Someday Jack's Princess Will Come


(*The following is a true story. Some names have been changed to protect the innocent.)

This is the story of how my friend Jack* tried to get into a festival princess’s kimono and nearly had a child with a different Japanese girl.


Fascinating stuff.

Fascinating stuff.

Aoi Matsuri is a festival celebrating the time the Emperor in Kyoto pretended he was a god and was able to banish famine from the city. I don’t really pay attention in culture class, but that sounds feasible in the smorgasbord of conflicting theologies that is the Shinto religion, so we’ll roll with it. Attending Aoi Matsuri is mandatory for Japanese language course students at Dōshisha. That said, my teacher at least had warned us it would be boring and said we could leave after the initial procession. Amongst that exciting parade of oxen and old men in traditional garb, however, was something worth waiting for at the end, our teacher said. A princess, riding in a palanquin.


She’s not a real princess. For a long time now, Aoi Matsuri has used what they call a ‘replacement princess’, substituting the daughter of a wealthy Kyōto businessman each year in place of the Emperor’s daughter. The selection process is unknown to us mere foreign mortals. Likely it’s whoever donates an obscene amount to some temple in the city. This is unusual: as we all know, money never has any sway in public appointments anywhere in the world. And Japan is a shining democracy with its one party state, wide inequality, and anti-labour laws. There’s also corruption, and the Prime Minister is Shinzo Abe. But I repeat myself.


Truth be told, I didn’t have much interest in any of the procession, fake princess included. On the morning of the festival, Jack would not stop talking about her. All lower-level classes assembled at the bottom of Kōfūkan building near the lifts. Marcus and I spotted each other. Together with the other exchange students from levels two through four, Claire, Rosanne, Jack, Nakiayah, Bo, and so on, we chatted happily away in a milling sea of non-Japanese faces trying to stave off the coming ennui. Finally, I had to ask Jack. “What are you so excited about?”

“Do you not understand? It’s a princess,” he replied. His Melbourne strine hung so thickly I tried cutting it in the air.

“What are you doing with your hand?”

“Nothing,” I replied, absent-mindedly mimicking his accent, and put my hand down again. “You know she’s fake.”

“She’s a very real woman, Simon. A very real woman. And I’m gonna try kiss that.”

“What?” I was incredulous. Behind me, Marcus laughed campily.

“Don’t tell me you don’t want to get a princess.”

“Fake princess,” I muttered, then more clearly, “Well, ah, anyway, good luck with that.”

Marcus chipped in, “Aren’t you trying to catch some other girl?”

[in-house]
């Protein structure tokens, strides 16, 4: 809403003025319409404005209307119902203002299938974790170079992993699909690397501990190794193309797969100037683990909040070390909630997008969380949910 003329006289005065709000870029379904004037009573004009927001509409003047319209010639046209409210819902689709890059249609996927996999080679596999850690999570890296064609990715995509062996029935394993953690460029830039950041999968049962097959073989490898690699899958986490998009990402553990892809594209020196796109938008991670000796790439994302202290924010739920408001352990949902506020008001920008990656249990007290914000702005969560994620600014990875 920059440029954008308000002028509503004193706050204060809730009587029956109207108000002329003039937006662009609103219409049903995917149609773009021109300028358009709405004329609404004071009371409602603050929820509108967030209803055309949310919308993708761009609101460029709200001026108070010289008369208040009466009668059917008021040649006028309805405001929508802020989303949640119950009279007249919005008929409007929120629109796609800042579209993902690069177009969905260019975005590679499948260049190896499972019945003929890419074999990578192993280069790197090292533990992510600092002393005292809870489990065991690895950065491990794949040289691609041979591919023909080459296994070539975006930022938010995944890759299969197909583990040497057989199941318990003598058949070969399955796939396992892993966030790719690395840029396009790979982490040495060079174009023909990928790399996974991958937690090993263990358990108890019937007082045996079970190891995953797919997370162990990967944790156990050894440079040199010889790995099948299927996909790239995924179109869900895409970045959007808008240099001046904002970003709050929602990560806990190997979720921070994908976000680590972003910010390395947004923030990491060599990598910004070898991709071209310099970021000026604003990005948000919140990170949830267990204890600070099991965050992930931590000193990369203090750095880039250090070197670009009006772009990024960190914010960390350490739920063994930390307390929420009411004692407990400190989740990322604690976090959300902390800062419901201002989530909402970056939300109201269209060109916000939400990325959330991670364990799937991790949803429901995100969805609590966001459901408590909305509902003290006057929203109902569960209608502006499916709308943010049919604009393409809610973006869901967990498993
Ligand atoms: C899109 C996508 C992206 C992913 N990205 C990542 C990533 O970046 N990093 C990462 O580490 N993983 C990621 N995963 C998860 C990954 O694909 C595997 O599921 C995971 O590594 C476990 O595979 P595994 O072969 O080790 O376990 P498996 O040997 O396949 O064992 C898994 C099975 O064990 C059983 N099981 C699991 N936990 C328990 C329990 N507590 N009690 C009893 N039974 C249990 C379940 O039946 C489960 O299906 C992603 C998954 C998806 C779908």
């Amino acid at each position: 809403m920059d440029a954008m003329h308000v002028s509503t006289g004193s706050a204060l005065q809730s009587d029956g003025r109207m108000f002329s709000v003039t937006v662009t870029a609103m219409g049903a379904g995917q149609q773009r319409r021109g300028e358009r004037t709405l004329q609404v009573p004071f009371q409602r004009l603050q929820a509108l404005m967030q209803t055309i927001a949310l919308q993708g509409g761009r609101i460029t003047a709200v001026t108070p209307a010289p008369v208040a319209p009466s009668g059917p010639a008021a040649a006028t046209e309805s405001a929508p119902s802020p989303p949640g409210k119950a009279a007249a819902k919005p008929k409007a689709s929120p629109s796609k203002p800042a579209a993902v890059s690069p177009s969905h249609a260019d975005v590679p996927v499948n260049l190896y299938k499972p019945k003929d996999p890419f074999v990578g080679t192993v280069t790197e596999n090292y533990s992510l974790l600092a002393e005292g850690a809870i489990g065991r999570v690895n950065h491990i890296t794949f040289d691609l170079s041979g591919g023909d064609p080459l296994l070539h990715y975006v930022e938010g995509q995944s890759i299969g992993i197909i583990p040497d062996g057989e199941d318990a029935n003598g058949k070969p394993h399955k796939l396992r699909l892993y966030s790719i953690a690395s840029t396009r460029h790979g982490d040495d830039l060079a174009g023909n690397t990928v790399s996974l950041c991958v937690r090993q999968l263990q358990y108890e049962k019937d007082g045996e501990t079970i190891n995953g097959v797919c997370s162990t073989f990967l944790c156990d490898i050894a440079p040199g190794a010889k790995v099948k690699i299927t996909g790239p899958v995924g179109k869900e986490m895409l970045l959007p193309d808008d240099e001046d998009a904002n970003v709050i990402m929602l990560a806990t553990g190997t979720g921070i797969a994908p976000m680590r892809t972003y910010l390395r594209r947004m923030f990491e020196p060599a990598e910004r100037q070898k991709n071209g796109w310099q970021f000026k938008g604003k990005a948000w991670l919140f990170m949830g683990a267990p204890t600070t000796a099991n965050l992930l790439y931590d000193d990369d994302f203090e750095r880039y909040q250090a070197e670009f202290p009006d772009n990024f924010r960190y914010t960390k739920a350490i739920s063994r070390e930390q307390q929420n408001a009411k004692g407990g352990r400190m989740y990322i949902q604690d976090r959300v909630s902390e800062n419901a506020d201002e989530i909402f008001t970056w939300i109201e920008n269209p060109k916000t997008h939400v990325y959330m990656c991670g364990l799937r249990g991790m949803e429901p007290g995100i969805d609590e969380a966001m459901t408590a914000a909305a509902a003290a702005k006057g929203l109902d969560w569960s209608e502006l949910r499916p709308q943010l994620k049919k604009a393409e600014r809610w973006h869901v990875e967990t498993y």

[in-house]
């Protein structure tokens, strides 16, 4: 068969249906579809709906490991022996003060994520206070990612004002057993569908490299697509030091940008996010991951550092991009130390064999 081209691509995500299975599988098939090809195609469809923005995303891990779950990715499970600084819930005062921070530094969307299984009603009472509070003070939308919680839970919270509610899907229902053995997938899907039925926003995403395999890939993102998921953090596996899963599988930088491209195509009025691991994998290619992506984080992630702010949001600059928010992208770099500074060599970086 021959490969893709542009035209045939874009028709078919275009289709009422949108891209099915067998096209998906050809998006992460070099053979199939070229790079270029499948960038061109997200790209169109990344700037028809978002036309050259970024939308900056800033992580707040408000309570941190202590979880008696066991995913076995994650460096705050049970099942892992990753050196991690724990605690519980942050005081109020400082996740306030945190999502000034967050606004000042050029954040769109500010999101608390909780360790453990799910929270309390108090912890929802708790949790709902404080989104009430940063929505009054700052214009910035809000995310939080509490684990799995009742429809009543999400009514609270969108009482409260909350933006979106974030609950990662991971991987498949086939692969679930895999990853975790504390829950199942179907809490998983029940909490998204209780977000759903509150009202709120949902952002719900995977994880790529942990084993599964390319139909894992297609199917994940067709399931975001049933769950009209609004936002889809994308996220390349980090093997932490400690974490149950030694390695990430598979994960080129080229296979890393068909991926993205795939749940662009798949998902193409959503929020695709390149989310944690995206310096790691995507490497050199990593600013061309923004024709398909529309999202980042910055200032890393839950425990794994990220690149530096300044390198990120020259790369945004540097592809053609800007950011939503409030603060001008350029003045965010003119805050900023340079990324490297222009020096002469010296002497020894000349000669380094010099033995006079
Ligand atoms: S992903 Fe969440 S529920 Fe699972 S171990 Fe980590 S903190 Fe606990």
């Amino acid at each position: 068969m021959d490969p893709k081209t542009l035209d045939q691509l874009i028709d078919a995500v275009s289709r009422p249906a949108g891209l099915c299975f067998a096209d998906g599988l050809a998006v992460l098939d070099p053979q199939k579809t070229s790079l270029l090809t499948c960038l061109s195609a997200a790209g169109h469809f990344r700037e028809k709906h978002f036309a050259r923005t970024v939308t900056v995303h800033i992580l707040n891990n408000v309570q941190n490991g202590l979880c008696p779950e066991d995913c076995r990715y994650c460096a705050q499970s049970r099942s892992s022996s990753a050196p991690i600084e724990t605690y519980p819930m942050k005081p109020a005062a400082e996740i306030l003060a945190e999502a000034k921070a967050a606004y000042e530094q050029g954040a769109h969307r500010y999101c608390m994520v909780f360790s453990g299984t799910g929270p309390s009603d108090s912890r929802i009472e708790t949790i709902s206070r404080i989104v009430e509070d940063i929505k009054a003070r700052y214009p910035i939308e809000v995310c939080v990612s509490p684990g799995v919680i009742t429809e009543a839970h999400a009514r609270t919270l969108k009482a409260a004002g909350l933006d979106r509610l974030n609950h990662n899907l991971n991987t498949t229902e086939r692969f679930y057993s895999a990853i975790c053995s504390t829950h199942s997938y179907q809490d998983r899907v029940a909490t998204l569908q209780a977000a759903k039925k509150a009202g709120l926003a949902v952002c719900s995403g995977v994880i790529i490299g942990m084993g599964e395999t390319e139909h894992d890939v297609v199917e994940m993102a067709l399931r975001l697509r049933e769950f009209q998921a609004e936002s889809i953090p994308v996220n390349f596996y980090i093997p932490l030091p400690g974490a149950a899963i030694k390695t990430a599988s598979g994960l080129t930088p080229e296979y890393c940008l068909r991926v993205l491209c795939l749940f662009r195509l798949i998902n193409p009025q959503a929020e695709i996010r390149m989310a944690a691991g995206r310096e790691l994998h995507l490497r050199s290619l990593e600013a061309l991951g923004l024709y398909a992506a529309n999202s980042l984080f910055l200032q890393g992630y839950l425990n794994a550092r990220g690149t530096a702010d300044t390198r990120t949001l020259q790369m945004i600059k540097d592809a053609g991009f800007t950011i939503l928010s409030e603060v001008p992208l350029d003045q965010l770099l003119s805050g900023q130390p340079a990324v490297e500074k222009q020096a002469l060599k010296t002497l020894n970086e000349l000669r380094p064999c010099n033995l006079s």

“Yeah we’re going out for dinner in a couple of days. I’m gonna try take her home.”

“So, which one is it?”

“Why not both?”

I wasn’t listening to them. My mind turned to the princess again, trying to work out his strategy. Nobody here is going to catch the eye of the most desirable girl in Kyōto, I thought. I suddenly realised what Jack’s fuss was. This girl was, at least for today, truly the most desirable girl in Kyōto. Bribery for the position aside, most guys wanted her and every girl wanted to be her. “Huh” I said to myself aloud in my obnoxious epiphany voice. “That must be what being Beyoncé is like.”

“Beyoncé?” Marcus overheard me. “I want to give that woman a colonoscopy with my tongue.”

Case closed.


If I’m being honest, which for me is having a rare moment of moral goodness, everywhere in the Kyōto basin feels hotter than it should due to the humidity. 蒸し暑い, the Japanese call it. I believe it translates as: please let me not be standing here surrounded by a crowd in this heat when my clothes are more sweat than cotton someone please tell me the procession is over and Aoi Matsuri is done dear sweet Lord of all the Earth and Fishes of the Sea Conqueror of the British Empire in Africa in General and Uganda in Particular Idi Amin I want to go home Amen. In the procession, six oxen passed. Maybe they’re going to an Ark, I thought, and we’ll all drown in a merciful maelstrom to cleanse the earth of matsuri.


Jack asked to sit on my shoulders. Stupidly, I complied. He’s almost the same height as me and weighs not much less. Salty rivulets running down my face, the sun’s heat felt as though it were compounded by the lump of human so thirsty for a princess sitting astride my neck. “I need photos” he explained. Beside me, from beneath the disc of her white parasol, our class teacher Imai-sensei gave a sideways glance and a rare Japanese quizzical eyebrow. “Hey, did Marcus tell you about his idea for a reality show based on Terrace House?” I asked Jack.